MUSCATINE Iowa – After almost 22 years of serving the citizens of Muscatine as a member of the Muscatine Fire Department, Battalion Chief Brian Abbott will work his last shift Thursday, May 31, 2018. A celebration of his firefighting career and on his retirement will be held from 2-4 p.m. Thursday in the dayroom of the Public Safety Building.
The one-time farmer turned firefighter will return to the farm but do not expect him to sit idly on the porch watching the world pass by. The first weekend of his retirement will find Chief Abbott at the Pleasant Creek State Recreation Area located 12 miles northwest of Cedar Rapids near Palo, Iowa, for the Pigman Sprint Triathlon.
“I have a daughter who lives near Lone Tree that has become involved with these sprint triathlons,” Abbott said. “She talked me into competing. I’ve done a lot of biking (25 straight years of riding in RAGBRAI) and running 5Ks but my only concern was the swim and I have been working on that since January.”
A sprint triathlon consists of a half-mile (750 m) swim, 12.4 mile (20K) bike ride, and a 3.1 mile (5K) run.
There will also be time in his retirement to visit family and friends across the country along with camping trips with his wife.
“I am actually looking forward to getting back to the farm and taking care of our little orchard that we have,” Abbott said.
Abbott received his Emergency Medical Technology/Technician certification from Southeast Iowa Community College and was working for two months at the Mount Pleasant Hospital when he was hired on by the Muscatine Fire Department.
“I really didn’t think much about applying in Muscatine at the time,” Abbott said, “focusing more around Cedar Rapids. But Muscatine was taking applications, I applied, and was hired. Two months after starting in Mount Pleasant, I was back in Muscatine.”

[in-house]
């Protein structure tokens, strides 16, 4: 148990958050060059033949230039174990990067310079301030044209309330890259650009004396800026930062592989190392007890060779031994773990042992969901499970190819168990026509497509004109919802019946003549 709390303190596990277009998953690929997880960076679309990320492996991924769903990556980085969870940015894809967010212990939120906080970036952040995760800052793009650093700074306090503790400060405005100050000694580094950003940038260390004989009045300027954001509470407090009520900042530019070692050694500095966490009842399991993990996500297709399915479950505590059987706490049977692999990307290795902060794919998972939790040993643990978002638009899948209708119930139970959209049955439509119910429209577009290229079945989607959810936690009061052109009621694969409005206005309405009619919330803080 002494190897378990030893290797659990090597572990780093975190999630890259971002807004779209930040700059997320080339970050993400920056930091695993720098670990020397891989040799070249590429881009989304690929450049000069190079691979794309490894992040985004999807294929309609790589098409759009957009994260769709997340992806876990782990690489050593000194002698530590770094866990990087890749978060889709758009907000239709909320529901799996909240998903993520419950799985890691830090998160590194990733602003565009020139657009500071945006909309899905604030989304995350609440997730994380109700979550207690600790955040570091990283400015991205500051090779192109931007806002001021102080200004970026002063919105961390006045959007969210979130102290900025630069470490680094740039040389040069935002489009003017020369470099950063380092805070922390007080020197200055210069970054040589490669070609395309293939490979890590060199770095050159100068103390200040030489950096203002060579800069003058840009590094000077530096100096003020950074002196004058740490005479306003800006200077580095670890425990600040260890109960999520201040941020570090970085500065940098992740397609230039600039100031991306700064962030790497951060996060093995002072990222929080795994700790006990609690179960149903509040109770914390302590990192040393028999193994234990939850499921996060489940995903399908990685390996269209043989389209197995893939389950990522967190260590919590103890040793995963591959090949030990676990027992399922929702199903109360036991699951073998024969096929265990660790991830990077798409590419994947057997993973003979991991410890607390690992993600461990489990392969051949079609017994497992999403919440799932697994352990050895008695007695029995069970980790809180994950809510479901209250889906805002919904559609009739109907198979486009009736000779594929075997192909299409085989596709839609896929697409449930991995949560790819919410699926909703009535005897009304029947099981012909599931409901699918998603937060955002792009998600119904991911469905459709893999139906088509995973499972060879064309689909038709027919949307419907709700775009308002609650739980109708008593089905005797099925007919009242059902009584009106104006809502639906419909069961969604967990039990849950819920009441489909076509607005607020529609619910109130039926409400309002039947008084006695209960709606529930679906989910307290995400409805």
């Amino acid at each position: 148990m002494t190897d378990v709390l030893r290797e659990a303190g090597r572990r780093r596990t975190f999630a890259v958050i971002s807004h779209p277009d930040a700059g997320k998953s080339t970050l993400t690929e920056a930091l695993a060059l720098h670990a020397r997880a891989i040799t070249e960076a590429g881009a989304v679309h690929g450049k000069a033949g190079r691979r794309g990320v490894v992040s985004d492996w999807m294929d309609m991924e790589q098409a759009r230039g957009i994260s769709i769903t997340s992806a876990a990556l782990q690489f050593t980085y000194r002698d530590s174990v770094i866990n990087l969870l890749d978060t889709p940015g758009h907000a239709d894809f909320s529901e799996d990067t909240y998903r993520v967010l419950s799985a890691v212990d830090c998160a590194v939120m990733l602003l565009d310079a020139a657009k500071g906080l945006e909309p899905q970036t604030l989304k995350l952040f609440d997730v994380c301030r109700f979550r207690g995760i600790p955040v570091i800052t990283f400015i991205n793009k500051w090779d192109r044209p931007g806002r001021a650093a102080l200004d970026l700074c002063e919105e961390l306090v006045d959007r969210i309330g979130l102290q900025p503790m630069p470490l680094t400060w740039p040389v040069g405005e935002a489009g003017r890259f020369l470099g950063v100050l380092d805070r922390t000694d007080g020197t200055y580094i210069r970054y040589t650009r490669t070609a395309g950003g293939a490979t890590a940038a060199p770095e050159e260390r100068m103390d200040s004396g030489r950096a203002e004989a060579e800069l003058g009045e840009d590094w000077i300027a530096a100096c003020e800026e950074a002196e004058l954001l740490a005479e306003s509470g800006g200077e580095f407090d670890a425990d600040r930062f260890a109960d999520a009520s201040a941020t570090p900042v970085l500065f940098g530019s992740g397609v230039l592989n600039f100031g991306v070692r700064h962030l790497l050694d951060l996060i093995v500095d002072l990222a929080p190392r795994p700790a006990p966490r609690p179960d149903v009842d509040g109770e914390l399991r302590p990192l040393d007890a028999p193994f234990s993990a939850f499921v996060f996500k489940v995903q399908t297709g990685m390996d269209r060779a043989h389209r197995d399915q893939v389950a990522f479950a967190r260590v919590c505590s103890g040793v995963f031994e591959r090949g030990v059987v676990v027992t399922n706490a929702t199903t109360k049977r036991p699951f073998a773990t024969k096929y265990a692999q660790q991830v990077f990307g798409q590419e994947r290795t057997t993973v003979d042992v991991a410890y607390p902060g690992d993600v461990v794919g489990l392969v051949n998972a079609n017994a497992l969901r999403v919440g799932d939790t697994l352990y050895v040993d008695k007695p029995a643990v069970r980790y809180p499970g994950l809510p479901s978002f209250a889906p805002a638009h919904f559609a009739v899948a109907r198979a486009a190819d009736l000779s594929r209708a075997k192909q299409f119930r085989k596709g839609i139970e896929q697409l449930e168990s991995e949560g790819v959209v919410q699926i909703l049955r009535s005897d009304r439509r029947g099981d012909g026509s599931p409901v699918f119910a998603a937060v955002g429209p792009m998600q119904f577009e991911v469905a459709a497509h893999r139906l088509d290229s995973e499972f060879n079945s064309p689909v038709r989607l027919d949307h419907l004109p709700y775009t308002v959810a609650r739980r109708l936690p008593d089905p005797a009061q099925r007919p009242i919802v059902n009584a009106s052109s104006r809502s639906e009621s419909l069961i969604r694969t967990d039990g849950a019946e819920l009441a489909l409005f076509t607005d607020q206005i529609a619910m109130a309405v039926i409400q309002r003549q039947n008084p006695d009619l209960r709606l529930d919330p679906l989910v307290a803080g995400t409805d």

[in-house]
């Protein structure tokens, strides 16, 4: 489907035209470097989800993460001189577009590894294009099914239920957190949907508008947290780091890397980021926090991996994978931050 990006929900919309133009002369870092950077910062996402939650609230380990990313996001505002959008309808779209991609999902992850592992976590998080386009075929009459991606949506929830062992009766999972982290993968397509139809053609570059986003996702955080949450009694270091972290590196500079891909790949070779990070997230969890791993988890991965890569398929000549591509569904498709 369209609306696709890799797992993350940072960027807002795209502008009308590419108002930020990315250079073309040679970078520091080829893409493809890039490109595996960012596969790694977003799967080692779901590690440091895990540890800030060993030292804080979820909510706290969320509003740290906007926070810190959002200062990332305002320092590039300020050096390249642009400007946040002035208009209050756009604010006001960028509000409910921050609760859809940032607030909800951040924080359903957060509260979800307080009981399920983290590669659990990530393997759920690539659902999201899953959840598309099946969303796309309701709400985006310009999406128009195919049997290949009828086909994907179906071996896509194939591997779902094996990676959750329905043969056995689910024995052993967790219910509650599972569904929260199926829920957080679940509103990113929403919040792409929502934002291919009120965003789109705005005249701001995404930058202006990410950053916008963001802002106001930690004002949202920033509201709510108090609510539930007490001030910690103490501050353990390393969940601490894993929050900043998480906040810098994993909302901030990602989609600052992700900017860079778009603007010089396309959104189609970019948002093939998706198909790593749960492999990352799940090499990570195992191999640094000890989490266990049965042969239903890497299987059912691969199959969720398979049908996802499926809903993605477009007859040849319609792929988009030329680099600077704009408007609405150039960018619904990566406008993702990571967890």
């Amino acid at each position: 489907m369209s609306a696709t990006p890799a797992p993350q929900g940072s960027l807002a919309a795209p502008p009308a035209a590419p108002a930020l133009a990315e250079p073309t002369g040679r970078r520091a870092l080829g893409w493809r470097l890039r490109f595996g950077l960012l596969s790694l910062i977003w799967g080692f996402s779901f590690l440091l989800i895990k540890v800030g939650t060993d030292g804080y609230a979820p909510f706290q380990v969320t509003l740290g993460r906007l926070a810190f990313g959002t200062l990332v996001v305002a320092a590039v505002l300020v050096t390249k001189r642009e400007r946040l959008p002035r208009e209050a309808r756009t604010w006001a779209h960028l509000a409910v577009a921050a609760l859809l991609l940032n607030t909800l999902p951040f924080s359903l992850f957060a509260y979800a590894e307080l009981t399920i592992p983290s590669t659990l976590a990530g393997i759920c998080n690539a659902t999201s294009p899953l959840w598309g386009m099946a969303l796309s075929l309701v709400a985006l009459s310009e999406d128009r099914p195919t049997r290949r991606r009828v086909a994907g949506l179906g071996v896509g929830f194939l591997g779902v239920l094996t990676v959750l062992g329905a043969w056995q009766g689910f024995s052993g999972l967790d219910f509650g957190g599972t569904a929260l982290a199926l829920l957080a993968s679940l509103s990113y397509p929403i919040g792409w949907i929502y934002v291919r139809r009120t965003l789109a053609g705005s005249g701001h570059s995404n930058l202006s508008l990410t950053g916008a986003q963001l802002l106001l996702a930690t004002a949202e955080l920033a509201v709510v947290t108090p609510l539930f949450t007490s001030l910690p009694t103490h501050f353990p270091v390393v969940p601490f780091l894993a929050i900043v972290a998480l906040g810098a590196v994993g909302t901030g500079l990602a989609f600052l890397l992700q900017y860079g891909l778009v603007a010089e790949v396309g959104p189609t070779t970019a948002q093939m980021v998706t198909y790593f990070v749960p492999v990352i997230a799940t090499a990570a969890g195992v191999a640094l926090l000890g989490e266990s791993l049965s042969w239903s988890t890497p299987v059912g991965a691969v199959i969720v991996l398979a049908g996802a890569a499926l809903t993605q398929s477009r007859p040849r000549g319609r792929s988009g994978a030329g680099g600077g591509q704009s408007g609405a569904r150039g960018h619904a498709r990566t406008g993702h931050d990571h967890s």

Abbott’s first day on the job was Nov. 19, 1996, and it has been a “shade over 21 and a half years” that he has been working for the citizens of Muscatine as a member of the Fire Department. He was promoted to Lieutenant by then Fire Chief Steve Dalbey and to Captain by Jerry Ewers who succeeded Dalbey as Fire Chief.
He was promoted to Battalion Chief when Assistant Chief Garry Lee retired on May 1, 2013.
“They changed the job title at that time,” Abbott said. “I got a late start in this business. I have to thank the City of Muscatine and the Fire Department for hiring me at 40-years-old. Thinking back 21 years ago really shows me that the time has gone by quickly.”
The biggest change Abbott has noticed over the years has been the number of calls the department answers in a day. When he started, five calls was a busy day. Now, if the department does not answer 15 calls a day, it is a slow day.
“To be honest you never want to see the amount of calls go up because it means someone is in distress,” Abbott said. “It is amazing, however, how our call volume has gone up.”
Part of that is due to the Fire Department taking over the ambulance service in 2000. Muscatine was still running a provisional paramedic service off of the engines, and taking over the ambulance service has proven to be a feather in Muscatine’s cap.